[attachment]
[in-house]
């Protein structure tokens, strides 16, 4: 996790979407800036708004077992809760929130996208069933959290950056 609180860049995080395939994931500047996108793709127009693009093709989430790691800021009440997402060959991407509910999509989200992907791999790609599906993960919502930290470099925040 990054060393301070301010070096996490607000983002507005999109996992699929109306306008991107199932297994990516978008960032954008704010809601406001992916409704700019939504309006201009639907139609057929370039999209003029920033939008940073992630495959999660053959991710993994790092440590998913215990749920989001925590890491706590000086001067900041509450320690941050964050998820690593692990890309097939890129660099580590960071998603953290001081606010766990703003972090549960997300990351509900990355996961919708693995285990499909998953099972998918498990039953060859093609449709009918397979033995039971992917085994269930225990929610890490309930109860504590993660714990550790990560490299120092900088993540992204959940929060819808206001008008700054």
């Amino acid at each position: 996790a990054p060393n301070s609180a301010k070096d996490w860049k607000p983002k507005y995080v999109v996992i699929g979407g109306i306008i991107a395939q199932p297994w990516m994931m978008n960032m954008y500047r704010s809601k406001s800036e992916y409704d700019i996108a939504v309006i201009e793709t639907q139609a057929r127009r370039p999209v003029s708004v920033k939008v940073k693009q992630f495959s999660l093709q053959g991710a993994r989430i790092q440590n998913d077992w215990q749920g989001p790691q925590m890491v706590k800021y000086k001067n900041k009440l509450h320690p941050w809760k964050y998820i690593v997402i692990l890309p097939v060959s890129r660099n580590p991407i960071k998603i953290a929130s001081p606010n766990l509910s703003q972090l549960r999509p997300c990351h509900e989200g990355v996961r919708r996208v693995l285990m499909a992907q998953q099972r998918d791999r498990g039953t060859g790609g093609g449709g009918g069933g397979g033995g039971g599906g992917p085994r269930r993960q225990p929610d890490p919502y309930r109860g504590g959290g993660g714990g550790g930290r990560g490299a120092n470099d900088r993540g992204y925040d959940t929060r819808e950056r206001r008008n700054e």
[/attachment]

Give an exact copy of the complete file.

[in-house]
């Protein structure tokens, strides 16, 4: 996790979407800036708004077992809760929130996208069933959290950056 609180860049995080395939994931500047996108793709127009693009093709989430790691800021009440997402060959991407509910999509989200992907791999790609599906993960919502930290470099925040 990054060393301070301010070096996490607000983002507005999109996992699929109306306008991107199932297994990516978008960032954008704010809601406001992916409704700019939504309006201009639907139609057929370039999209003029920033939008940073992630495959999660053959991710993994790092440590998913215990749920989001925590890491706590000086001067900041509450320690941050964050998820690593692990890309097939890129660099580590960071998603953290001081606010766990703003972090549960997300990351509900990355996961919708693995285990499909998953099972998918498990039953060859093609449709009918397979033995039971992917085994269930225990929610890490309930109860504590993660714990550790990560490299120092900088993540992204959940929060819808206001008008700054």
């Amino acid at each position: 996790a990054p060393n301070s609180a301010k070096d996490w860049k607000p983002k507005y995080v999109v996992i699929g979407g109306i306008i991107a395939q199932p297994w990516m994931m978008n960032m954008y500047r704010s809601k406001s800036e992916y409704d700019i996108a939504v309006i201009e793709t639907q139609a057929r127009r370039p999209v003029s708004v920033k939008v940073k693009q992630f495959s999660l093709q053959g991710a993994r989430i790092q440590n998913d077992w215990q749920g989001p790691q925590m890491v706590k800021y000086k001067n900041k009440l509450h320690p941050w809760k964050y998820i690593v997402i692990l890309p097939v060959s890129r660099n580590p991407i960071k998603i953290a929130s001081p606010n766990l509910s703003q972090l549960r999509p997300c990351h509900e989200g990355v996961r919708r996208v693995l285990m499909a992907q998953q099972r998918d791999r498990g039953t060859g790609g093609g449709g009918g069933g397979g033995g039971g599906g992917p085994r269930r993960q225990p929610d890490p919502y309930r109860g504590g959290g993660g714990g550790g930290r990560g490299a120092n470099d900088r993540g992204y925040d959940t929060r819808e950056r206001r008008n700054e």